* Anticipates stock draws to be greater in H2, 2017
* OPEC compliance ‘loosened a touch’ in April
* US oil outlook ‘improving’
* Global oil demand to continue on ‘decelerating trend’
* OECD oil stocks fall for second consecutive month

The International Energy Agency expects the global oil market’s rebalancing to accelerate in the short term, having “almost balanced” in the first quarter as OECD commercial stocks fell for a second consecutive month in March, it said Tuesday in its monthly Oil Market Report.

Related podcast — Interview: IEA sees oil prices firming if OPEC cuts rollover

But the agency also cautioned that “much work remains to be done” in the second half of 2017 to drain inventories further as the diversity and dynamism of the US shale sector continues to surprise.

OPEC compliance with its output restraint agreement “loosened a touch” in April however, with production rising by 65,000 b/d in April to 31.78 million b/d as increased flows from Nigeria and Saudi Arabia offset lower production from Libya and Iran.

The IEA said OPEC’s year-to-date compliance with the production cuts remained robust at 96% but stressed the “need to keep a close eye on Libya and Nigeria where there are signs that production might be rising sustainably.”

OPEC and non-OPEC participants will meet on May 25 to review its production agreements, and signs suggest the deal is likely to be extended.

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This report was published a day after Saudi Arabia and Russia agreed on the need for a rollover of their output cuts by nine months to March 2018, as the world’s top two crude producers step up their commitments to pare back the global oil stock glut.

Overall though, the IEA said that if OPEC’s April crude oil production levels of 31.78 million b/d are maintained, and nothing changes elsewhere in the balance that would imply a stock draw of 700,000 b/d.

“Adopting the same scenario approach for the second half of 2017. The stock draws are likely to be even greater. Even if this turns out to be the case, stocks at the end of 2017 might not have fallen to the five-year average, suggesting that much work remains to be done in the second half of 2017 to drain them further,” it said.

OECD inventories of crude and oil products fell for a second straight month in March by 32.9 million barrels to 3,025 million barrels, as product stocks fell sharply on lower refinery output and increased exports.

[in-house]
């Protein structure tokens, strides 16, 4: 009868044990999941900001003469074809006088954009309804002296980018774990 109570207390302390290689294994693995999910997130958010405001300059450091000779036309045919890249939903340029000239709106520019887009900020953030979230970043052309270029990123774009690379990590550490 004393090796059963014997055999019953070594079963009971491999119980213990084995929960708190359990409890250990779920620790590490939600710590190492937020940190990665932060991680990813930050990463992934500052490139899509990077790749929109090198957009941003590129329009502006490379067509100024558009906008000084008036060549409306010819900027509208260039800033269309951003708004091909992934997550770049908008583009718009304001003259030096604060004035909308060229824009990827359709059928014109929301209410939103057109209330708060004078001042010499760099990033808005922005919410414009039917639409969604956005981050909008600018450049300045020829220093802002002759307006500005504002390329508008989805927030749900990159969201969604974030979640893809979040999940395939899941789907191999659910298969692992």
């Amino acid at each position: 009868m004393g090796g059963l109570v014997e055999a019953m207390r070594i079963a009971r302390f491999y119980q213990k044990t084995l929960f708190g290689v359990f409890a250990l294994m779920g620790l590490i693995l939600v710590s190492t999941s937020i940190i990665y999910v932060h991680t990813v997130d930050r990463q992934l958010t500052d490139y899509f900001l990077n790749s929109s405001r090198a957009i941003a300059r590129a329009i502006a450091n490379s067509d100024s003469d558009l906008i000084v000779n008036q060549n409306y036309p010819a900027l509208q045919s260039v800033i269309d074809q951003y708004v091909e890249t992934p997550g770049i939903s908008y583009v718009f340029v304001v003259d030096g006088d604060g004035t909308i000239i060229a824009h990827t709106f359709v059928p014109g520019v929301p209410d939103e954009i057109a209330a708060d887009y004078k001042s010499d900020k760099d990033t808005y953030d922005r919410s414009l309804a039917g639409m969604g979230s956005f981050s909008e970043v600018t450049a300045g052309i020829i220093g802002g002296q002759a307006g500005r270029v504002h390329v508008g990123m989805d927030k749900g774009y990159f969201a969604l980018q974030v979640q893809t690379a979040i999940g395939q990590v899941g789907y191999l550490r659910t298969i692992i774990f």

But preliminary data from the IEA suggests oil stocks in the OECD will have risen by 16.2 million barrels in April, “which helps to explain the fall in oil prices seen in the second half of April.”

The report also said the call on OPEC crude is expected to rise steadily and reach 33.4 million b/d during the final quarter of the year, implying sharp stock draws if output cuts are extended.

Data also showed OPEC is estimated to have earned more in Q1, 2017 while pumping fewer barrels.

“Supply fell by around 4% versus a record-setting Q4, 2016 while estimated daily revenue was up nearly 5%,” it said. “As OPEC turned down the taps from record Q4, 2016 production, the average OPEC basket price of crudes rose from $47.59/b in Q4, 2016 to $52.03/b in Q1, 2017.”

Iran saw the most substantial rise, earning an extra $15.2 million a day during Q1 while Saudi Arabia, which is shouldering the bulk of the reduction, made an estimated $12.5 million a day more. Iraq earned an extra $10.5 million a day, according to the report.


Overall global oil supply fell by 140,000 b/d in April to 96.17 million b/d, “as non-OPEC, and especially Canada, pumped less, with production down 90,000 b/d from the same period last year,” it said.

Non-OPEC oil production dropped by 255,000 b/d in April, as producers subject to the output cut agreement stepped up compliance and Canadian oil sands output slipped on unscheduled shutdowns.

But non-OPEC output was still 310,000 b/d above year-earlier levels, with renewed growth in the US adding to gains from Brazil, Canada, Kazakhstan and Russia.

However, the agency noted an improving outlook for US crude oil production, which is seen rising by 345,000 b/d from the previous year, and up 790,000 b/d from the end of 2016.

The IEA said US operators have sharply stepped up spending and drilling activity since last year against a backdrop of the coordinated supply cut agreement and higher prices.

It also noted that, alongside production cuts and steady demand growth, a rise in global refinery runs should start to contribute to the rebalancing.

“A major contribution to falling crude stocks in the next few months will be a ramp-up in global crude oil runs. Starting in March, refinery activity is building up and by July global crude throughputs will have increased by 2.7 million b/d,” it said.

The IEA maintained its 2017 global oil demand growth forecast at 1.3 million b/d, with demand reaching 97.9 million b/d.

This is despite relative weakness in a number of previously solid countries — India, the US, Germany and Turkey — which curtailed the H1, 2017 global demand growth estimate by 115,000 b/d.

The report noted Chinese demand remains relatively strong even as India’s demonetization policy continues to cast a long shadow over oil demand, with US demand expected to be flat in 2017.

–Eklavya Gupte, eklavya.gupte@spglobal.com
–Edited by Jeremy Lovell, jeremy.lovell@spglobal.com

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